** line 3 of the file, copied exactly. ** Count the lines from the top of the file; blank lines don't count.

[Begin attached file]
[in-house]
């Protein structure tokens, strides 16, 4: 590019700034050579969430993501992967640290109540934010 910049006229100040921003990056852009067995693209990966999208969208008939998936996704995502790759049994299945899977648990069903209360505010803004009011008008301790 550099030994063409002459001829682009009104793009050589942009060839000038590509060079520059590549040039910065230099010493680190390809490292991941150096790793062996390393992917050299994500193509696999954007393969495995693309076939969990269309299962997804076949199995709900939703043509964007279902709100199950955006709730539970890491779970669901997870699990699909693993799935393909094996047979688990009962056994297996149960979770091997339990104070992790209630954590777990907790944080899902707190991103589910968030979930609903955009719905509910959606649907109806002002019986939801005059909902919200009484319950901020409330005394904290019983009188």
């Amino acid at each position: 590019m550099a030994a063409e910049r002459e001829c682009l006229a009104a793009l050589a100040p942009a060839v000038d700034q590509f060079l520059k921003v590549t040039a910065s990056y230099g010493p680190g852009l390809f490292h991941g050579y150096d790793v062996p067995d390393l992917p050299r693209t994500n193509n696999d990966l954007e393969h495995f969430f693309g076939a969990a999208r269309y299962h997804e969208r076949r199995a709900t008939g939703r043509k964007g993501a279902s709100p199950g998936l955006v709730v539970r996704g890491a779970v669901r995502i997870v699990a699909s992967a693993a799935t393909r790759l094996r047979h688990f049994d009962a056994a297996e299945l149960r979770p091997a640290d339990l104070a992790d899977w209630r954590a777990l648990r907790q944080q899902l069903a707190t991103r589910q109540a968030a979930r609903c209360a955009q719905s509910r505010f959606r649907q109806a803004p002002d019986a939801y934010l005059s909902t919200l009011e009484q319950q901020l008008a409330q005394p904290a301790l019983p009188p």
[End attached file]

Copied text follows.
């Amino acid at each position: 590019m550099a030994a063409e910049r002459e001829c682009l006229a009104a793009l050589a100040p942009a060839v000038d700034q590509f060079l520059k921003v590549t040039a910065s990056y230099g010493p680190g852009l390809f490292h991941g050579y150096d790793v062996p067995d390393l992917p050299r693209t994500n193509n696999d990966l954007e393969h495995f969430f693309g076939a969990a999208r269309y299962h997804e969208r076949r199995a709900t008939g939703r043509k964007g993501a279902s709100p199950g998936l955006v709730v539970r996704g890491a779970v669901r995502i997870v699990a699909s992967a693993a799935t393909r790759l094996r047979h688990f049994d009962a056994a297996e299945l149960r979770p091997a640290d339990l104070a992790d899977w209630r954590a777990l648990r907790q944080q899902l069903a707190t991103r589910q109540a968030a979930r609903c209360a955009q719905s509910r505010f959606r649907q109806a803004p002002d019986a939801y934010l005059s909902t919200l009011e009484q319950q901020l008008a409330q005394p904290a301790l019983p009188p």